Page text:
CEDAR RAPIDS | Police and civil libertarians are at odds over a new Iowa rule that lets law enforcement officials collect DNA samples from people who commit aggravated misdemeanors. It takes effect July 1.
Johnson County Sheriff Lonny Pulkrabek calls it a “valuable and important tool” that will help close important cases.
Iowa, like several states, collects DNA from felons. In 2013, the Iowa Legislature voted to expand that to adults convicted of most aggravated misdemeanors. The effective date was delayed until this year to allow law enforcement agencies to prepare for implementation.
Pulkrabek has no qualms about sampling and no doubts about its benefits.
“When you look at the universe of people who are charged with criminal offenses, if you just look at just the universe of felons, it’s a small universe,” Pulkrabek said. “When you expand it by aggravated misdemeanors, if grows substantially.
The other benefit, according to Linn County Sheriff’s Office Col. John Stuekle, is that he’s seen many cases of felons getting re-arrested on misdemeanor charges.
“They may be done dealing with the Department of Corrections, so they were slipping through the cracks and their DNA may not be caught and put into the database,” he said.
In many states, felonies are crimes in which the penalty may involve a year of more of incarceration, said Paul Stageberg, who before Friday was administrator of the Division of Criminal and Juvenile Justice Planning. In Iowa, an aggravated misdemeanor can result in a prison sentence of up to two years.
“So our aggravated misdemeanors, for the most part, would most likely be felonies in most states,” he said.
But they aren’t felonies, said Rita Bettis of the American Civil Liberties Union-Iowa, who calls DNA sampling of misdemeanants an “unjustified overstep” because many of them are low-level criminals whose crimes have no “rational relationship” to DNA.
“DNA contains our most intimate, private information,” she said. “I think Iowans understand that government should not be able to access and store forever that information without good reason.”
In the case of people who commit aggravated misdemeanors, there is no good reason, Bettis said.
In the case of many felonies – violent crimes, sexual assaults, for example, Bettis said, the case can be made there is a connection or relationship between the crime and the criminal’s DNA.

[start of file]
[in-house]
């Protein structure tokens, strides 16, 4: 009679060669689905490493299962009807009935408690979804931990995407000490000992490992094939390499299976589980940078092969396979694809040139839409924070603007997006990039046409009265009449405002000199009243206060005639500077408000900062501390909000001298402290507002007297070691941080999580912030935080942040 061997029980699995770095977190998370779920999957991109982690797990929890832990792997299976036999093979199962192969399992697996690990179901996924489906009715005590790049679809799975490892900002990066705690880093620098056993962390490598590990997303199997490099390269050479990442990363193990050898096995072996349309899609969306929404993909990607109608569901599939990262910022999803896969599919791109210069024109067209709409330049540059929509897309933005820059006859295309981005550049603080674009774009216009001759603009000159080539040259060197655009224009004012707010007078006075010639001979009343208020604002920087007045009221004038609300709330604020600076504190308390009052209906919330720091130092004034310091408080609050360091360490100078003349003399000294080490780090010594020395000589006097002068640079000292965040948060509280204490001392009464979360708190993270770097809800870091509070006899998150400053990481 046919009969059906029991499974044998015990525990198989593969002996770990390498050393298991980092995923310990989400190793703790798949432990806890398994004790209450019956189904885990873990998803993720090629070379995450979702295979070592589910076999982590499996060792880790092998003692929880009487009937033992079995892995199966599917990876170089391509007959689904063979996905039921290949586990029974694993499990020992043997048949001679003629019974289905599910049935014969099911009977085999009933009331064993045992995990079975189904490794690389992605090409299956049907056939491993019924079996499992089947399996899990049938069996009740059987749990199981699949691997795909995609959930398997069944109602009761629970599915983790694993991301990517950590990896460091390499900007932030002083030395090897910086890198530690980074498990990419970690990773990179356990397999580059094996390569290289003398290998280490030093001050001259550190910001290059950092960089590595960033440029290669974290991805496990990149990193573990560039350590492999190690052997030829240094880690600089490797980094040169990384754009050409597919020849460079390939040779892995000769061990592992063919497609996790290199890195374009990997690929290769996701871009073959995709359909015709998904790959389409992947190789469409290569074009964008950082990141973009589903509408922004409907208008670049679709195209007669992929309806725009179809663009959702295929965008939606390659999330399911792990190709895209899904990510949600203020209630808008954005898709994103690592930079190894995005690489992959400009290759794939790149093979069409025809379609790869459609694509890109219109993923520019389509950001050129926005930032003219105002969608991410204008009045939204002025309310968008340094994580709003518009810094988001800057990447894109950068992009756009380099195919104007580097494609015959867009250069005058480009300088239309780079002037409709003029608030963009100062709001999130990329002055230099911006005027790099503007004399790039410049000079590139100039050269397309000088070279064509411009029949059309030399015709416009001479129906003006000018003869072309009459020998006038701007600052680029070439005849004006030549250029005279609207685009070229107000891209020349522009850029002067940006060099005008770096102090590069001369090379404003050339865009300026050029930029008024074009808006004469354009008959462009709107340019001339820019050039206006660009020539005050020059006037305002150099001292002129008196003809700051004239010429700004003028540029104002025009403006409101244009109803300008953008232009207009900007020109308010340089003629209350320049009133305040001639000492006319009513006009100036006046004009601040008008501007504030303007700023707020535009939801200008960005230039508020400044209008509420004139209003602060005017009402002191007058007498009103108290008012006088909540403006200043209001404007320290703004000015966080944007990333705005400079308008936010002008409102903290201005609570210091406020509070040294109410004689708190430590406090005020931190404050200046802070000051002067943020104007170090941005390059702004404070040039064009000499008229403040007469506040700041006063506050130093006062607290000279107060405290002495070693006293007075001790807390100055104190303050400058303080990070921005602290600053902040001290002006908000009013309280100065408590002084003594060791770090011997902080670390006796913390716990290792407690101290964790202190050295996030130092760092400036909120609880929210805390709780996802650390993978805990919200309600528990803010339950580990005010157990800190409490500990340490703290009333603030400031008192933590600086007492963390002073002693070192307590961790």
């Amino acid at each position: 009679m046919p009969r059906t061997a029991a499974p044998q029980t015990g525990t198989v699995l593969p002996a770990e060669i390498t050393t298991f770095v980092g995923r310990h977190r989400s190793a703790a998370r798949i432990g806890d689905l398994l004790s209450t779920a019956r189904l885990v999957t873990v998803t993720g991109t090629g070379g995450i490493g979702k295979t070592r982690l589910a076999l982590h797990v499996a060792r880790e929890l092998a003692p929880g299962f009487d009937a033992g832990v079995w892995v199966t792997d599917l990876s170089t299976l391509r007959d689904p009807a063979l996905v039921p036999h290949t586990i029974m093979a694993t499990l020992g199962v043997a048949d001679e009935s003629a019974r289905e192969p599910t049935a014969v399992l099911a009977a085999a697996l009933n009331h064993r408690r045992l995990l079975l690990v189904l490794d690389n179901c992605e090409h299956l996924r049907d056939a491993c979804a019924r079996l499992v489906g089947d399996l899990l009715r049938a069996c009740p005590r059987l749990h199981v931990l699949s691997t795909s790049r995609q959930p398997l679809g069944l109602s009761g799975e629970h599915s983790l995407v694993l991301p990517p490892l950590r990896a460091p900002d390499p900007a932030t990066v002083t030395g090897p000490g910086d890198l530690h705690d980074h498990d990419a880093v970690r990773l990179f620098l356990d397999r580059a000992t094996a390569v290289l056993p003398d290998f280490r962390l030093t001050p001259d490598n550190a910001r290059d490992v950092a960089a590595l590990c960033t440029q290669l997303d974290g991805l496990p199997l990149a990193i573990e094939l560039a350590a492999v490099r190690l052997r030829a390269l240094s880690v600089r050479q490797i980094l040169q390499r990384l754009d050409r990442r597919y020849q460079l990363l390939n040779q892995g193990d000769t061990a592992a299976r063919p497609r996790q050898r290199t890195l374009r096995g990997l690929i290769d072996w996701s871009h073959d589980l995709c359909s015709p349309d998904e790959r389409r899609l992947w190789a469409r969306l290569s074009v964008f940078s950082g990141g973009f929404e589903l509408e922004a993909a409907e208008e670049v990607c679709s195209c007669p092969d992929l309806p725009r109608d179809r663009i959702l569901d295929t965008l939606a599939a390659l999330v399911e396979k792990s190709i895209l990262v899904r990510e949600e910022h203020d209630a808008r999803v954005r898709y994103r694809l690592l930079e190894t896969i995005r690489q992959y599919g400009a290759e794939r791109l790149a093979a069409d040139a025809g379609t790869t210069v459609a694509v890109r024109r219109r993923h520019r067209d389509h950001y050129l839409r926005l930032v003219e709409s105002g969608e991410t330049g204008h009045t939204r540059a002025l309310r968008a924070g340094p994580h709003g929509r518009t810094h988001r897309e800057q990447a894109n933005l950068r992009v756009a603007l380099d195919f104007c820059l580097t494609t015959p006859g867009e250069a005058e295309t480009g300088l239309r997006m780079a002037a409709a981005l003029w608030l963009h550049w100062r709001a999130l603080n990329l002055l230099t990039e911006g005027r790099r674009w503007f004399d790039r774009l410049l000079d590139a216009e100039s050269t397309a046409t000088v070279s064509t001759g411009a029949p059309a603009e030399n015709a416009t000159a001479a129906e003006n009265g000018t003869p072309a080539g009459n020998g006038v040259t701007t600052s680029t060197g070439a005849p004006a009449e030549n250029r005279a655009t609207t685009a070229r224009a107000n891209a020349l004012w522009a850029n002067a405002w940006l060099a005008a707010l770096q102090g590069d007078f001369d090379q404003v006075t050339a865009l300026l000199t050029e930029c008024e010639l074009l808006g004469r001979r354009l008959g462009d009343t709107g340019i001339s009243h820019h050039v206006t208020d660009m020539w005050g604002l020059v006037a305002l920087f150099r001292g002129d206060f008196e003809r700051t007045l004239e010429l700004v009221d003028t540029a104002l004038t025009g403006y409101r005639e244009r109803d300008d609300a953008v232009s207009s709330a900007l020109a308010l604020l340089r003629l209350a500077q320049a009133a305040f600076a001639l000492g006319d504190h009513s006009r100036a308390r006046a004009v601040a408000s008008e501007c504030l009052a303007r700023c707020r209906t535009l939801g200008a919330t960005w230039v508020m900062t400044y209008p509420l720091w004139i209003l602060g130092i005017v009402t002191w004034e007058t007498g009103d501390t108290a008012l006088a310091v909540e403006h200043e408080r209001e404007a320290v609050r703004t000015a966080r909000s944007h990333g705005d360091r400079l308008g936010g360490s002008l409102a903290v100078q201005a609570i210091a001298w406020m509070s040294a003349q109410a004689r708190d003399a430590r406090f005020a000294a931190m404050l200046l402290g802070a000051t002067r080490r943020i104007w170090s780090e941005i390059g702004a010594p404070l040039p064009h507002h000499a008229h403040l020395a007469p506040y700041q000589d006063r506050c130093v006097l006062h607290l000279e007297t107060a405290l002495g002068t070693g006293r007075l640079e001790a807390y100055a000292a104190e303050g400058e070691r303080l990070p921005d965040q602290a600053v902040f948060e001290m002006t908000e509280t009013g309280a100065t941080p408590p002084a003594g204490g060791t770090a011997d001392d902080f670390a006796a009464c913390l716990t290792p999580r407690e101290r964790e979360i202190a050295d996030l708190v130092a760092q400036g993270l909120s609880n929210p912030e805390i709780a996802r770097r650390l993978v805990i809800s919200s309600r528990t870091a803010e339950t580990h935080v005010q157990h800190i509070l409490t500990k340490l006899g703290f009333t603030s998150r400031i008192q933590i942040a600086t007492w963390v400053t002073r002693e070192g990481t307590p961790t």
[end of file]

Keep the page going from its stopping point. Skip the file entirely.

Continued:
“Now we’re jumping into areas where there may not be a rational relationship between, say, possession of marijuana” or other non-violent crimes, Bettis said. “For non-violent, non-sexual crime, there is not a good enough reason.”
When Iowans think about people they know who have been convicted of possession of marijuana or “other low-level crime,” or a traffic offense such as OWI, third offense, “they can see a distinction,” Bettis said.
Pulkrabek, who doesn’t make that distinction, bases his support for DNA sampling, in part, on an Iowa City case he called “a textbook case why DNA collection is good.”
In that case, Micah Matthews was convicted and sentenced to life in prison for felony assault of an Iowa City woman after DNA collected from him upon his conviction for another felony matched DNA collected from the earlier assault.
Pulkrabek called that the “poster child” for DNA sampling even though it did not involve DNA from a misdemeanant.
“Poster child” case or not, Stageberg warned against expecting large numbers of cases to be solved as misdemeanants are added to the database.
His comments about DNA sampling are filled with caution. Evidence from other states “suggests” cold cases “might” be solved, for example.
“It’s my nature as a researcher” to be cautious,” Stageberg said. “I don’t want to overstep the data.”
Sgt. Scott Bright of the Iowa Department of Public Safety agreed that “you might solve some, but you’re not going to solve all of them.”
“It’s another tool that gives us an opportunity to solve crimes that have been unsolved for years,” Bright said.
Having a tool doesn’t mean it will get used, Stageberg said.
“First of all, you have to have the resources to look at cold cases,” Stageberg said. “We know the justice system is strapped for resources like everybody else.”
The Legislature appropriated $327,000 a year for two years and an additional two positions in the Department of Public safety to implement the expanded DNA sampling.
Whether that’s enough to follow through remains to be seen, but Bright said Public Safety is “going to use the resources we have” and work with other law enforcement agencies to follow up on hits.
So far, Public Safety reports 85,744 samples from Iowa convicted offenders have been entered into CODIS – the Combined DNA Index System -- and another 4,835 Iowa forensic samples have been entered. A “forensic sample” is defined as a biological sample originating from and/or associated with a crime scene and whose source is attributable to a supposed perpetrator. These are not reference samples from known individuals, such as victims, suspects or offenders.
There have been 434 national hits and 1,167 state hits, according to Paul Bush, DNA criminalist supervisor for the Division of Criminal Investigation. A “hit” is defined as a confirmed match that aids an investigation, but does not necessarily result in conviction.
“It’s not ‘CSI,’” Stuekle said, referring to the popular television shows. “Not every blood drop makes a match, but five years down the road there could be a match.”
And if Iowans want to avoid being part of that database, Stuekle has simple advice: “Don’t get arrested.”
“It’s not like the state is going out and grabbing you off the street without cause,” he said.